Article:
Day 93: Flatland Uni

Today my Muse and I are laying low, working on ID cards for a secret project of hers, and taking in some Olympics action.

We also took a walk, and found this sign.

Poor little lost ball. I hope they didn’t lose it on one of these hills.

So in 93 days of posts, you haven’t had to put up with my crazy ramblings about things that don’t make sense. No really, you haven’t.

Usually my muse has to put up with those nuggets of questionable reasoning. Today it’s you.
She says to say “Thanks, I owe you one.”

Crazy Rambling #1: Sea Urchin Intelligence

So you might not remember this, but I do. When I stepped down on a sea urchin (45 days ago in St. Croix), I collected about ten small-to-medium spines in my foot, as well as two big thick ones. One of those, right in the middle of the heel, is still there.


I can still see it (I’ll spare you the photo), and some days while walking with my muse I have to stop and say “Hang on a sec love, my urchin’s hurting,” and she understands, and I love her.

This isn’t a complaint; it’s some background info for something that would otherwise sound too random. Specifically, this:

It’s talking to me.

No, not the spine. That would be silly.
The urchin.

It’s not speech really, more of a thought-directing thing, but it’s got me realizing some things about urchins I hadn’t considered before.

As you can see here, urchins are complex and beautiful. They’re also all about sex and food, with no brain to speak of. So we understand each other pretty well.

…so now for the physics part. Oh shush.

We’ll borrow some well-known ideas from Flatland (by Edwin A. Abbott in 1884) and from Richard Feynman (Gravitation lecture, “smart bugs on a hot plate”).

Imagine a two-dimensional guy in a two-dimensional world. Flat-guy isn’t just very flat, but perfectly flat. He can’t see outside the 2D world, can’t leave it, and can’t even picture what a third dimension would be like.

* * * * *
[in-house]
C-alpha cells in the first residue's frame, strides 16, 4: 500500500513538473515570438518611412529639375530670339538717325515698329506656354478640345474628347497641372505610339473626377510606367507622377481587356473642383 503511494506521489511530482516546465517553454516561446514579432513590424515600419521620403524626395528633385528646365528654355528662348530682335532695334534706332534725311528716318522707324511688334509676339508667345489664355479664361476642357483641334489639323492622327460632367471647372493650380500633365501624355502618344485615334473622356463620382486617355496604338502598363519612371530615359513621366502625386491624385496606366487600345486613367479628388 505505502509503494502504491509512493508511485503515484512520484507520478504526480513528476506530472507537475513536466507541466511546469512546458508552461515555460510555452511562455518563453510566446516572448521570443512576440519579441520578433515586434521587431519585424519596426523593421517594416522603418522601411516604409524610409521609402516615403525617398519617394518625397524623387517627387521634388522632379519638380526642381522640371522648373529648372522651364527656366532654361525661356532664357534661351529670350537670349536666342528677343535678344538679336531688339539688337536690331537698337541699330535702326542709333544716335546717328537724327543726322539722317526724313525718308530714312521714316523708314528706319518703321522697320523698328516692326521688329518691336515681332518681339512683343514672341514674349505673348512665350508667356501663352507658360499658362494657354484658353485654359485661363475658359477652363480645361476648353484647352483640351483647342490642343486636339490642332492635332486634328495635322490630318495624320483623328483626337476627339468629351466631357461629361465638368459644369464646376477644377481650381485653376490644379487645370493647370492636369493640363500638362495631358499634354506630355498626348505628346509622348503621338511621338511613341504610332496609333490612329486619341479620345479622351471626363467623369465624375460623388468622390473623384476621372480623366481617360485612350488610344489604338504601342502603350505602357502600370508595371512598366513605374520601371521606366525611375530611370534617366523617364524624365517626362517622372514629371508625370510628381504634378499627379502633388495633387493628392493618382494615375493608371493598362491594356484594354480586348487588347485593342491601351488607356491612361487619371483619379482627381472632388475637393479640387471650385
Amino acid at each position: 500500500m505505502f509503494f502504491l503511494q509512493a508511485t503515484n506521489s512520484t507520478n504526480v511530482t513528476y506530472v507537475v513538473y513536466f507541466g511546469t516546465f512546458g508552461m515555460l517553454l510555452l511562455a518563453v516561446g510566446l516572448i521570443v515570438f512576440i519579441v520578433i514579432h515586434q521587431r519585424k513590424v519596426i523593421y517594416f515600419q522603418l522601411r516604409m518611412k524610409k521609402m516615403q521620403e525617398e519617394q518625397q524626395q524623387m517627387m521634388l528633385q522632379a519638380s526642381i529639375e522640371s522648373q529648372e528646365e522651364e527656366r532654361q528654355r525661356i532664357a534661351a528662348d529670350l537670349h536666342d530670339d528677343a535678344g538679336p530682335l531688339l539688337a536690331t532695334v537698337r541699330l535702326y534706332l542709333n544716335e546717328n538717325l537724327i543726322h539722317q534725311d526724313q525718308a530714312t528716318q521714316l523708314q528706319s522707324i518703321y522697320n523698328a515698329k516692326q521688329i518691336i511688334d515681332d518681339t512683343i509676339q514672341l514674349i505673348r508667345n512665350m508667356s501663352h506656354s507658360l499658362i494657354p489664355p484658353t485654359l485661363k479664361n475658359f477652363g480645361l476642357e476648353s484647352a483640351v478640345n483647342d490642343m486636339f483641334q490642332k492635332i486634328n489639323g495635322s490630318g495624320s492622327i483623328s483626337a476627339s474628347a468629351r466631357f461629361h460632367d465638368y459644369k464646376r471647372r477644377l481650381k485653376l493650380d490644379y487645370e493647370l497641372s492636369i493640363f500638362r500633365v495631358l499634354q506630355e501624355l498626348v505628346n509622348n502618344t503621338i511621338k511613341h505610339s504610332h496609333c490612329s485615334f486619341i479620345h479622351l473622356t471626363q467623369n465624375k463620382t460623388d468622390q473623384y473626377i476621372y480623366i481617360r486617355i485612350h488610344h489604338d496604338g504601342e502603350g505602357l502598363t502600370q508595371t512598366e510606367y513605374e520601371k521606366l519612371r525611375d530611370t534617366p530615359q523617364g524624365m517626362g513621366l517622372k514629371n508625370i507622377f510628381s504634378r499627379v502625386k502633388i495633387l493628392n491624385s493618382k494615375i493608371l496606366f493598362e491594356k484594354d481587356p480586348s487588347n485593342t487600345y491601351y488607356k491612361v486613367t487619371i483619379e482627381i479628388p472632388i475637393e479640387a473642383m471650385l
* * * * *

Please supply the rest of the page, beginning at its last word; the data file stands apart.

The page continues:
He lives in a flat. He enjoys flat coffee, rides a flat bus, and uses a flat ATM to get flat money.

Now imagine his flat world happens to intersect a three-dimensional sea urchin. He can’t imagine a 3D urchin at all, but in the places where the spines pierce his happy flat-world, our flat-guy sees a bunch of round spiky purple critters.

Or if he doesn’t see them, he might step on them by accident. Oh, what a dumb little flat-guy.

He’s seeing a 2D projection of a 3D creature, and what he sees still isn’t too far from what we see.

BUT, what looks to him like a whole bunch of urchins is really just some very small parts of a single urchin. If he dissects them, he won’t find a brain, because it’s not there. He’ll conclude that they’re not intelligent. So sad.

SO… back in the three-dimensional world, where does that leave us? Anywhere we find a sea urchin, you’ll usually find a whole bunch of them.

Maybe we’re just seeing a 3D projection of a 4D (or 6D) creature. Maybe they’re all parts of the same creature, and maybe the most important parts are beyond our view.

SO… if sea urchins are intelligent multidimensional critters, then could a guy with a large painful sea urchin spike in his foot (just anyone, really) learn to cross over into other dimensions? I’ll try.

If it works, I have promised my muse I won’t wear the Captain Goldfish hat while traveling interdimensionally.


I think her reply was “Whew.”

Random assertion: Sea urchins may be the second-most intelligent creatures on Earth, just below aspen trees. Still, they’re tasty.

Steganographic data: 1822/1.8

Published in: on August 20, 2008 at 11:52 am  Comments (8)